Volvo creates Methane powered Truck

Image of Volvo LogoCommercial vehicle manufacturers around the world have spent a considerable amount of time and money over the past few years creating alternatives to traditional fuel powered vehicles. One of the most popular forms of environmentally friendly commercial vehicles is electric vans and trucks, such as ePower Truck’s Flex L3 which was first sold earlier this month to Newcastle University. The truck is being used as a catering vehicle which delivers food and drink across the campus, and even though it’s road legal it is unlikely that it will travel long distances on public roads any time soon.

One of the biggest issues with electric commercial vehicles is that they don’t have a good range which means that they are not suitable for logistics or delivery services. For example, the Flex L3 owned by Newcastle University can only travel at a top speed of 25mph and 35 miles between charges – charges which take between eight and ten hours to complete. Nicola Watkins, food and beverage manager at Newcastle University, said: “The catering team is committed to ethical retail, so it is fitting that the delivery vehicle we use is as sustainable as the food and Fairtrade drinks we serve. We are delighted with the catering service’s first all-electric vehicle.”

However, even though Newcastle University is benefitting from the introduction of electric commercial vehicles to the market, manufacturers are looking into alternative environmentally-friendly fuels that will allow Heavy Goods Vehicles (HGVs) to complete their day to day tasks. Volvo is just one of these manufacturers who recently announced that they have created a truck which runs off the natural gas methane. The Volvo FE CNG (Compressed Natural Gas) has a 9 litre engine, 320 horsepower and 1,000 ft-lbs of torque that is all powered solely by CNG.

Christina Eriksson, Business Manager Alternative Drivelines at Volvo Trucks, said: “With the Volvo FE CNG we can now offer companies that drive predominantly in urban environments a truck with a far lower environmental impact. Many cities the world over are looking for alternatives to diesel-powered trucks. In the field of refuse handling, for example, renewable fuels are often a requirement for securing a contract. Spark plug technology is particularly suitable for driving cycles where the truck covers short distances with a lot of start-stop traffic.”

Meanwhile, Lars Mårtensson, Environmental Director at Volvo Trucks, said: “Methane gas is the fuel that will become a sustainable alternative to diesel in the long-term. Right now the focus is on working together with the various public authorities and private corporations to draw up the relevant rules and create the right conditions for positive development.” Even though methane gas provides more power to Volvo’s commercial vehicles, they are still unable to travel long distances which means that they are currently only suitable for urban environments or short journeys.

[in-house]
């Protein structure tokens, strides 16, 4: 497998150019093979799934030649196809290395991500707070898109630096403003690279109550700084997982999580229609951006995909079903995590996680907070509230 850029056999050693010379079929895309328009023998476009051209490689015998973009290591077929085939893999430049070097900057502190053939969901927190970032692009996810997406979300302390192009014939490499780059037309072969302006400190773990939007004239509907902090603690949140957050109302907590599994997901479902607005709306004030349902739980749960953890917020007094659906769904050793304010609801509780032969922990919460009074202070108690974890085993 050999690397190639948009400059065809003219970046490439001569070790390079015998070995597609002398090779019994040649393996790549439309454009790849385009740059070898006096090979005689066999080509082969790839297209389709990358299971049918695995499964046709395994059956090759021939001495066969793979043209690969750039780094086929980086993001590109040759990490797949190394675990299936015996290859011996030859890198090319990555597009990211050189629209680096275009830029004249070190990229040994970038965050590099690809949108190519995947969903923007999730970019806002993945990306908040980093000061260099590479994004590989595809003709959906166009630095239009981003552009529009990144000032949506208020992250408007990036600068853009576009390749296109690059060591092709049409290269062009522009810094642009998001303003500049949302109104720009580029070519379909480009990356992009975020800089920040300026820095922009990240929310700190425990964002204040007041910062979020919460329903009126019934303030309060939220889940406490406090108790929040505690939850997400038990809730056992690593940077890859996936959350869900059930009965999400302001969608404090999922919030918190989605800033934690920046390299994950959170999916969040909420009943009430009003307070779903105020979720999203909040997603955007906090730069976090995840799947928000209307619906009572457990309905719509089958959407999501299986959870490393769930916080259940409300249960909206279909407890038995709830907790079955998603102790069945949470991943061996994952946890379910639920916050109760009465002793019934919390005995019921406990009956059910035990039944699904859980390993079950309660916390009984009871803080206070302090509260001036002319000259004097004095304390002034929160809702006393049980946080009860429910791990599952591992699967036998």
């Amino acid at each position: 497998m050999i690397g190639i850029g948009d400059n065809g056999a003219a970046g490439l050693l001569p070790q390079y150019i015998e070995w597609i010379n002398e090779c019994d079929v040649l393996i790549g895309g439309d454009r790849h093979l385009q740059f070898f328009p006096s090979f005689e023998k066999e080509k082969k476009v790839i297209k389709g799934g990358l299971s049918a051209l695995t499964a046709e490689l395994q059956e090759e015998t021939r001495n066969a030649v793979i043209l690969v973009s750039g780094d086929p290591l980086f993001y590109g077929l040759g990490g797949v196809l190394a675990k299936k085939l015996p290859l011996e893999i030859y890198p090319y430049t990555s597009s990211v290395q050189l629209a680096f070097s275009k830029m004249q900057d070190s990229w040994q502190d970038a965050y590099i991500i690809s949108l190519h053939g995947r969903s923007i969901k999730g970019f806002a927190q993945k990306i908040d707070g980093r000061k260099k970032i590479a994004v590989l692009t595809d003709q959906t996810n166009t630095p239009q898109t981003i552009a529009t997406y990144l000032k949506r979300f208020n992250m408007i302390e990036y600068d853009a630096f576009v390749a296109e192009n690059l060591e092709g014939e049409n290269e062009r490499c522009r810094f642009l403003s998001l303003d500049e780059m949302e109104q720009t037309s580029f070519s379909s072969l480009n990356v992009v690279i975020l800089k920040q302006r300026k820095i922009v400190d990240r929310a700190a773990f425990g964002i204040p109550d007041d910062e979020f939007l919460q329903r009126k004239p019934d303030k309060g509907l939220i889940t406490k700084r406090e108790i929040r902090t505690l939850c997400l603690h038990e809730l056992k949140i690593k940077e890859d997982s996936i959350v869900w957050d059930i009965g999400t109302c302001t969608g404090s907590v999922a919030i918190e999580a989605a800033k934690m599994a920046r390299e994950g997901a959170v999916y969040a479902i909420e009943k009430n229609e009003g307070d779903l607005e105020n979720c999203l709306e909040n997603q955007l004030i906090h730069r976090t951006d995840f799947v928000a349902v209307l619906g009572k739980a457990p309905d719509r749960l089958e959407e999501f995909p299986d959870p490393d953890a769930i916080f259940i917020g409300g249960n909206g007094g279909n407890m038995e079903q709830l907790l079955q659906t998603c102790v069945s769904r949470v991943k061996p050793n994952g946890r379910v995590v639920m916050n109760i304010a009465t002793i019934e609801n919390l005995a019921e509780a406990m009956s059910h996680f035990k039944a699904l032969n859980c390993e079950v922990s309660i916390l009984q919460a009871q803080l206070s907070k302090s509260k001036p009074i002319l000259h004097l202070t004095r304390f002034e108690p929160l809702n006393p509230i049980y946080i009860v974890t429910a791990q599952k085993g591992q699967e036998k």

Furthermore, there are currently no charging points that offer methane gas within most countries, which means that for these types of vehicles to be used by the masses there needs to be a considerable amount of investment made by governments and private companies into the creation of such facilities. There is also the issue of whether methane gas is a viable alternative to diesel as at the moment it is sourced from local landfills, as decomposing waste gives off methane gas as a by-product. Finally, it is not yet clear how easy it would be to maintain methane powered trucks which could affect van insurance quotes and the overall running costs of these types of vehicles.

One of the benefits of methane gas is that it emits seventy per cent less carbon dioxide than traditional fuels and is an ideal type of fuel for vehicles that need to start and stop on a regular basis such as rubbish trucks and delivery trucks. John Comer, Product Manager for Volvo Trucks Great Britain & Ireland, said: “The new Volvo FE CNG is primarily aimed at centrally-operated municipal and refuse operators working from transfer stations where there is a renewable source of methane available.”

Even though the technology created by Volvo still has a long way to go before it can be used on a mass scale, it could be beneficial to companies based in cities who want to introduce environmentally-friendly alternatives to diesel-fuelled commercial vehicles into their fleets.

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